When selecting a CMTS for cable data deployment or expansion, MSOs have several different options from which to choose. The choice is complicated by a broad spectrum of prices and features such as reliability levels, ease of use, controllability, manageability, observability, support for various interfaces, support for various counts and measurements, support for proprietary features and feature upgrades, vendor service levels, etc. The CMTS selection process is even further complicated by the fact that a particular set of CMTS features that are required in one head end area may actually be undesirable in a different head end area because subscriber usage patterns and traffic profiles within the one region may be entirely different from those in another region.
Nevertheless, there is one CMTS feature that will undoubtedly be desirable and necessary for most of the head end that almost all of the MSOs as cable data service expands into the future. This feature is scalability. When referring to the size of a CMTS, the term scalable can be assigned two different meanings. According to one definition, a scalable CMTS should allow growth along a graduated path from very small sizes to very large sizes without imparting any large costs increments onto the MSO at any step along the graduated growth path. According to a second definition, a scalable CMTS should be capable of reaching the maximum capacity for size permitted by the underlined CMTS technology. For many reasons, MSOs might want to look for both of these scalability features when making their CMTS purchasing decisions.
The first of these features (graduated growth) is desirable in a CMTS because cable data services almost always greeted with incredible popularity when ever it enters a new subscription area. This typically leads to the dramatic increase in subscribers within a very short interval of time. To accommodate the sporadic usage increases, the CMTS must be able to rapidly increase the number of downstream and upstream channels being delivered to the subscribers. Any delay in this channel increase may force an MSO to temporarily over subscribe the existing cable data channels. The densely packed subscribers on the over subscribed channels are likely to complain and/or lose interest in the service giving the competitors with cable data service a chance to steal subscribers.
Even an established cable data service area where the upstream and downstream channel counts have been nicely matched to the current subscriber base, the subscriber demand for bandwidth will continually increase over time as new bandwidth hungry Internet applications are introduced. This increase in bandwidth demand will manifest itself as an increase in the subscription rate for higher service level agreements and that will force the MSOs to pack fewer subscribers on a given channel, and that will again require the CMTS to be able to rapidly increase the number of channels even if it is providing to the same number of customers. This illustrates a second reason why graduated growth is a desirable feature in a MSOs CMTS.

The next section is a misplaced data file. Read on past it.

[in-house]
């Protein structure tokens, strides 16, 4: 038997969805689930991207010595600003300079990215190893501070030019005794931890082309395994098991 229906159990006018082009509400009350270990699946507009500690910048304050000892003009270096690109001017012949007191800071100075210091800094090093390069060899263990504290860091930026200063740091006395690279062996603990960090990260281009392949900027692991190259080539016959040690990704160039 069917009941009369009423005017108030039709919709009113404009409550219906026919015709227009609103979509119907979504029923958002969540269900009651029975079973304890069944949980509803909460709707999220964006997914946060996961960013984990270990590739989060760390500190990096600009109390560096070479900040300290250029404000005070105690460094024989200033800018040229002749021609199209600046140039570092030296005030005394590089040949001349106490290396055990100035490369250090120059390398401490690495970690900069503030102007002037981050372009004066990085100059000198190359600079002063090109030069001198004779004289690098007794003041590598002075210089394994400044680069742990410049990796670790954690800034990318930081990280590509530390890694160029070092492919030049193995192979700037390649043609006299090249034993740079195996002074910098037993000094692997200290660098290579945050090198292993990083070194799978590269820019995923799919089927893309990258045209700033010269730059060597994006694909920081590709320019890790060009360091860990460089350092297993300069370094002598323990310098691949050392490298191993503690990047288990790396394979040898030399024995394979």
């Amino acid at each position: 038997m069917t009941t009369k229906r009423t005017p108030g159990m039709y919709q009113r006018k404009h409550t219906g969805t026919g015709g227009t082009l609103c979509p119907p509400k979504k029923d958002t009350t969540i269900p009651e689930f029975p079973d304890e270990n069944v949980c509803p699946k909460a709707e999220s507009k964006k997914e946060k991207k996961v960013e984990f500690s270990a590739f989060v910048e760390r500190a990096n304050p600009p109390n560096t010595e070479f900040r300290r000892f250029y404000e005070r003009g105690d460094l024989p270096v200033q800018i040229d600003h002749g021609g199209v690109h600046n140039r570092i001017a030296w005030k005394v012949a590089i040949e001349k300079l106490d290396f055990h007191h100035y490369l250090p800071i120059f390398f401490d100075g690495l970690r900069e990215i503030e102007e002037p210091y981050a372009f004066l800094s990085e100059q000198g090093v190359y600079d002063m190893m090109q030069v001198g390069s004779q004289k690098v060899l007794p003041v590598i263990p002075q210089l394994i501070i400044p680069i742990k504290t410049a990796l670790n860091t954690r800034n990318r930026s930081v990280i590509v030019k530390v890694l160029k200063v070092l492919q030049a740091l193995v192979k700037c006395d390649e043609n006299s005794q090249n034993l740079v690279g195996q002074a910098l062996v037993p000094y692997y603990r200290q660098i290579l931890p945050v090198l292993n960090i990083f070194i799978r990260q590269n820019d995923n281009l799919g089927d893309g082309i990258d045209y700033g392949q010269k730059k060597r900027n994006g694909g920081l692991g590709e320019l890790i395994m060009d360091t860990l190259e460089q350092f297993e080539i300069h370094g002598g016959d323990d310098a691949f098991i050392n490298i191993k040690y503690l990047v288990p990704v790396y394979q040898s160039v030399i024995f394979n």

The second definition of scalability (maximum capacity) is also a desirable feature within a CMTS, because the ultimate subscriber rates for cable data service are likely to approach the 20-25% levels within these established service areas. Thus, a typical head end supporting 60,000 cable TV subscribers may need to support up to 15,000 cable data subscribers. If future bandwidth demands limit the MSOs to only 500 cable data subscribers per downstream channel, then the maximum equipped CMTS should be capable of supporting up to 30 downstream channels. In addition, if the typical head end requires 4 upstream channels to be associated with each downstream channel, then the maximally equipped CMTS should be capable of supporting up to 120 upstream channels. Unfortunately, accommodating all of these (30+120)=150 connections out of the CMTS will require a large amount of cabling. Each of the 150 required connections must be transported on a coaxial cable. In a well designed system with high availability, the system repair time should be kept to a minimum, so the bundle of cables emanating from the CMTS will likely be coming from the backside of the system chassis to allow office technicians to rapidly replace faulty circuit cards by pulling them off the front side of the system chassis without having to remove and restore the cabling that emanates from the backside of the chassis.
Another feature that will undoubtedly be required at most feature at CMTS products is flexibility. In particular, CMTS' must be able to accommodate the many different traffic profiles throughout the usage area. This implies that the equipment of the CMTS chassis will be different with each head end office because the equipment must be customized to match the input demands of the customers connected to each head end.
As an example, in some areas, this may require circuit cards that require one upstream channel for each downstream channel also known as 1D:1U circuit cards. In other areas, this may require circuit cards support for upstream channels for each downstream channel which is also known as a 1D:4U circuit card. In still other areas, this may require circuit cards that support each upstream channels with each downstream channel also known as a 1D:8U circuit card. Many other types of useful circuit cards can also be envisioned including, but not limited to, 1D:3U circuit cards, 2D:8U circuit cards, 2D:4U circuit cards, and 2D:2U circuit cards. In general, any type of circuit cards of type nD:nU can be envisioned wherein m and n are non-negative integers.
To make matters even worse, the CMTS chassis within a single head end office is likely to require several different types of front circuit cards to accommodate different traffic profiles on different cables leaving the head end office. Thus, a single CMTS might need to be equipped with b 1D:1U circuit cards, c 1D:4U circuit cards, d 1D:8U circuit cards, e 1D:3U circuit cards, f2D:8U circuit cards, g 2D:4U circuit cards, h 4D:4U circuit cards and i MD:NU circuit cards where b, c d, e, f, g, h, i, m and n are non-negative integers.